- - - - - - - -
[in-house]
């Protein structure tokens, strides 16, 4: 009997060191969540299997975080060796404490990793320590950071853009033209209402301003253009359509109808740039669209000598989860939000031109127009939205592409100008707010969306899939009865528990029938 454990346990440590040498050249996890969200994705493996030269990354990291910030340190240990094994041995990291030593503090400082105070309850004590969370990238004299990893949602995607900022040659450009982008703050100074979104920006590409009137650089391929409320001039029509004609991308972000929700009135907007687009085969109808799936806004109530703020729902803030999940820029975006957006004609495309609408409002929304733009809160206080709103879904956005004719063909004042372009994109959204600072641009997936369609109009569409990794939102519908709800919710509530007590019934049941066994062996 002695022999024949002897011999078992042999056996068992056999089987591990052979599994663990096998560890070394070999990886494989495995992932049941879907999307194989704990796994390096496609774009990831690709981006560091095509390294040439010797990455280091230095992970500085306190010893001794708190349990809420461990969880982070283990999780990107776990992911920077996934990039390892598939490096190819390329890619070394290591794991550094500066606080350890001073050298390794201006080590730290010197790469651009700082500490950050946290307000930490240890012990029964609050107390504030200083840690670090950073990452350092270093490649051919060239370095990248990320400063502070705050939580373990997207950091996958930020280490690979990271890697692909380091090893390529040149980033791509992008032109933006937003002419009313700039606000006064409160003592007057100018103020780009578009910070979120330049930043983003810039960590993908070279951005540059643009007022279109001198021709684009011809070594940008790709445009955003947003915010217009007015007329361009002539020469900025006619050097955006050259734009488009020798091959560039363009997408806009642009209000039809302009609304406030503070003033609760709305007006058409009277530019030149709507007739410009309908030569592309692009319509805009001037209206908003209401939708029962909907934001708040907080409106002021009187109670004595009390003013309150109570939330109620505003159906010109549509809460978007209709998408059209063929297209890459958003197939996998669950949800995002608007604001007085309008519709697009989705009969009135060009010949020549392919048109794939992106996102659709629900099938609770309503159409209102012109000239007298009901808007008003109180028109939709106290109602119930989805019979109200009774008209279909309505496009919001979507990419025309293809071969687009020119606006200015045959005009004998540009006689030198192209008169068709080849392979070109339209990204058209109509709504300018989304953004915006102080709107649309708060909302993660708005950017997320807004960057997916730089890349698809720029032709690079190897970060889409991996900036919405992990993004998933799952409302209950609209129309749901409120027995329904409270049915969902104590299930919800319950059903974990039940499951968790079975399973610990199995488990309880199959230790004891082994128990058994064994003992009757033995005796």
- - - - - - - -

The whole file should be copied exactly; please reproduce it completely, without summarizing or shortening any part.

[in-house]
């Protein structure tokens, strides 16, 4: 009997060191969540299997975080060796404490990793320590950071853009033209209402301003253009359509109808740039669209000598989860939000031109127009939205592409100008707010969306899939009865528990029938 454990346990440590040498050249996890969200994705493996030269990354990291910030340190240990094994041995990291030593503090400082105070309850004590969370990238004299990893949602995607900022040659450009982008703050100074979104920006590409009137650089391929409320001039029509004609991308972000929700009135907007687009085969109808799936806004109530703020729902803030999940820029975006957006004609495309609408409002929304733009809160206080709103879904956005004719063909004042372009994109959204600072641009997936369609109009569409990794939102519908709800919710509530007590019934049941066994062996 002695022999024949002897011999078992042999056996068992056999089987591990052979599994663990096998560890070394070999990886494989495995992932049941879907999307194989704990796994390096496609774009990831690709981006560091095509390294040439010797990455280091230095992970500085306190010893001794708190349990809420461990969880982070283990999780990107776990992911920077996934990039390892598939490096190819390329890619070394290591794991550094500066606080350890001073050298390794201006080590730290010197790469651009700082500490950050946290307000930490240890012990029964609050107390504030200083840690670090950073990452350092270093490649051919060239370095990248990320400063502070705050939580373990997207950091996958930020280490690979990271890697692909380091090893390529040149980033791509992008032109933006937003002419009313700039606000006064409160003592007057100018103020780009578009910070979120330049930043983003810039960590993908070279951005540059643009007022279109001198021709684009011809070594940008790709445009955003947003915010217009007015007329361009002539020469900025006619050097955006050259734009488009020798091959560039363009997408806009642009209000039809302009609304406030503070003033609760709305007006058409009277530019030149709507007739410009309908030569592309692009319509805009001037209206908003209401939708029962909907934001708040907080409106002021009187109670004595009390003013309150109570939330109620505003159906010109549509809460978007209709998408059209063929297209890459958003197939996998669950949800995002608007604001007085309008519709697009989705009969009135060009010949020549392919048109794939992106996102659709629900099938609770309503159409209102012109000239007298009901808007008003109180028109939709106290109602119930989805019979109200009774008209279909309505496009919001979507990419025309293809071969687009020119606006200015045959005009004998540009006689030198192209008169068709080849392979070109339209990204058209109509709504300018989304953004915006102080709107649309708060909302993660708005950017997320807004960057997916730089890349698809720029032709690079190897970060889409991996900036919405992990993004998933799952409302209950609209129309749901409120027995329904409270049915969902104590299930919800319950059903974990039940499951968790079975399973610990199995488990309880199959230790004891082994128990058994064994003992009757033995005796």